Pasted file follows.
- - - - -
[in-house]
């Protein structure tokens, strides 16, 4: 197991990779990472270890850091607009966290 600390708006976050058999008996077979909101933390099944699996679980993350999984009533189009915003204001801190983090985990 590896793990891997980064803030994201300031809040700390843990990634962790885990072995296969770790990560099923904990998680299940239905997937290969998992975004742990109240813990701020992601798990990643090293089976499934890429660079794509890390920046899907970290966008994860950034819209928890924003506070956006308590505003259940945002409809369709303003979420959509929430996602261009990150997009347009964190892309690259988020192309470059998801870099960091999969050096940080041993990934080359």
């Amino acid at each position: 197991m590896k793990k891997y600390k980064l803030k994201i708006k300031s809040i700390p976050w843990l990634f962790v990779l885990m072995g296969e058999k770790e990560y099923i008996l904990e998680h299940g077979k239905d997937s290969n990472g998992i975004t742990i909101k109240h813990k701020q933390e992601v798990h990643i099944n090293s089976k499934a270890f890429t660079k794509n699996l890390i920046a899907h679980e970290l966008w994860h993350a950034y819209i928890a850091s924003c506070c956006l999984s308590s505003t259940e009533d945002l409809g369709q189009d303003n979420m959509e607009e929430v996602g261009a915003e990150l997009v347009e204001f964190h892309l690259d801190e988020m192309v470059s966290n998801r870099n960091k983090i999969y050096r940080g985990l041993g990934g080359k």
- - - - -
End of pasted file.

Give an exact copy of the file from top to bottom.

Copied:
[in-house]
């Protein structure tokens, strides 16, 4: 197991990779990472270890850091607009966290 600390708006976050058999008996077979909101933390099944699996679980993350999984009533189009915003204001801190983090985990 590896793990891997980064803030994201300031809040700390843990990634962790885990072995296969770790990560099923904990998680299940239905997937290969998992975004742990109240813990701020992601798990990643090293089976499934890429660079794509890390920046899907970290966008994860950034819209928890924003506070956006308590505003259940945002409809369709303003979420959509929430996602261009990150997009347009964190892309690259988020192309470059998801870099960091999969050096940080041993990934080359």
């Amino acid at each position: 197991m590896k793990k891997y600390k980064l803030k994201i708006k300031s809040i700390p976050w843990l990634f962790v990779l885990m072995g296969e058999k770790e990560y099923i008996l904990e998680h299940g077979k239905d997937s290969n990472g998992i975004t742990i909101k109240h813990k701020q933390e992601v798990h990643i099944n090293s089976k499934a270890f890429t660079k794509n699996l890390i920046a899907h679980e970290l966008w994860h993350a950034y819209i928890a850091s924003c506070c956006l999984s308590s505003t259940e009533d945002l409809g369709q189009d303003n979420m959509e607009e929430v996602g261009a915003e990150l997009v347009e204001f964190h892309l690259d801190e988020m192309v470059s966290n998801r870099n960091k983090i999969y050096r940080g985990l041993g990934g080359k």